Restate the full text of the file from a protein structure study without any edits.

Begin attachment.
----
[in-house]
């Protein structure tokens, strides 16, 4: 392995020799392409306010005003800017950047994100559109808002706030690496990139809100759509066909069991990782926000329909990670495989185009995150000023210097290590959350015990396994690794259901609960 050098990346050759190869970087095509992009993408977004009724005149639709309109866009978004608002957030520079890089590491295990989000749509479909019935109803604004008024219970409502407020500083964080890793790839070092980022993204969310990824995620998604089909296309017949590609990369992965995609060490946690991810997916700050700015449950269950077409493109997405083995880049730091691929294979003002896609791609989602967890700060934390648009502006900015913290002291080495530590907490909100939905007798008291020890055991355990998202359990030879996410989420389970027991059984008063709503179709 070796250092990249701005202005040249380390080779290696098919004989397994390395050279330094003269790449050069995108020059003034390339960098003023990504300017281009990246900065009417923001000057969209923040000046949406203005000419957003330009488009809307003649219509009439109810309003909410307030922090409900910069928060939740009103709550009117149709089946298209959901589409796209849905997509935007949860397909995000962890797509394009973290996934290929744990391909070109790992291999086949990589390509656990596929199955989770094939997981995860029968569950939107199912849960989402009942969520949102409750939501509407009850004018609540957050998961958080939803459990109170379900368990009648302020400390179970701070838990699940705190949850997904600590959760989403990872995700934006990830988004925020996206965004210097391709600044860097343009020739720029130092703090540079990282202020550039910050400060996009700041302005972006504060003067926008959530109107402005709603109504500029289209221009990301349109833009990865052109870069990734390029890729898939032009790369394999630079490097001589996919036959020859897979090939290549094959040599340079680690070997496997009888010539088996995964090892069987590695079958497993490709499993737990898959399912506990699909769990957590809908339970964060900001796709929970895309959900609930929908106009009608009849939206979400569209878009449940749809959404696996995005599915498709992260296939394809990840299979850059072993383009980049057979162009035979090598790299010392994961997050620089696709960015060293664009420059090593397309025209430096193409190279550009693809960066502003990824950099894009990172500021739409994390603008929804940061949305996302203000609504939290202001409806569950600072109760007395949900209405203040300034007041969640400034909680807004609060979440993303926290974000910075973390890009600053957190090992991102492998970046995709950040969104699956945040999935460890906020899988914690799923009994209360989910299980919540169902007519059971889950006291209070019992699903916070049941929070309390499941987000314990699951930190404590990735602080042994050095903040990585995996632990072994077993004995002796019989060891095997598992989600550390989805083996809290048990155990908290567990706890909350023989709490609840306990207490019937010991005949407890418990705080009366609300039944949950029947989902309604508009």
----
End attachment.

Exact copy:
[in-house]
């Protein structure tokens, strides 16, 4: 392995020799392409306010005003800017950047994100559109808002706030690496990139809100759509066909069991990782926000329909990670495989185009995150000023210097290590959350015990396994690794259901609960 050098990346050759190869970087095509992009993408977004009724005149639709309109866009978004608002957030520079890089590491295990989000749509479909019935109803604004008024219970409502407020500083964080890793790839070092980022993204969310990824995620998604089909296309017949590609990369992965995609060490946690991810997916700050700015449950269950077409493109997405083995880049730091691929294979003002896609791609989602967890700060934390648009502006900015913290002291080495530590907490909100939905007798008291020890055991355990998202359990030879996410989420389970027991059984008063709503179709 070796250092990249701005202005040249380390080779290696098919004989397994390395050279330094003269790449050069995108020059003034390339960098003023990504300017281009990246900065009417923001000057969209923040000046949406203005000419957003330009488009809307003649219509009439109810309003909410307030922090409900910069928060939740009103709550009117149709089946298209959901589409796209849905997509935007949860397909995000962890797509394009973290996934290929744990391909070109790992291999086949990589390509656990596929199955989770094939997981995860029968569950939107199912849960989402009942969520949102409750939501509407009850004018609540957050998961958080939803459990109170379900368990009648302020400390179970701070838990699940705190949850997904600590959760989403990872995700934006990830988004925020996206965004210097391709600044860097343009020739720029130092703090540079990282202020550039910050400060996009700041302005972006504060003067926008959530109107402005709603109504500029289209221009990301349109833009990865052109870069990734390029890729898939032009790369394999630079490097001589996919036959020859897979090939290549094959040599340079680690070997496997009888010539088996995964090892069987590695079958497993490709499993737990898959399912506990699909769990957590809908339970964060900001796709929970895309959900609930929908106009009608009849939206979400569209878009449940749809959404696996995005599915498709992260296939394809990840299979850059072993383009980049057979162009035979090598790299010392994961997050620089696709960015060293664009420059090593397309025209430096193409190279550009693809960066502003990824950099894009990172500021739409994390603008929804940061949305996302203000609504939290202001409806569950600072109760007395949900209405203040300034007041969640400034909680807004609060979440993303926290974000910075973390890009600053957190090992991102492998970046995709950040969104699956945040999935460890906020899988914690799923009994209360989910299980919540169902007519059971889950006291209070019992699903916070049941929070309390499941987000314990699951930190404590990735602080042994050095903040990585995996632990072994077993004995002796019989060891095997598992989600550390989805083996809290048990155990908290567990706890909350023989709490609840306990207490019937010991005949407890418990705080009366609300039944949950029947989902309604508009």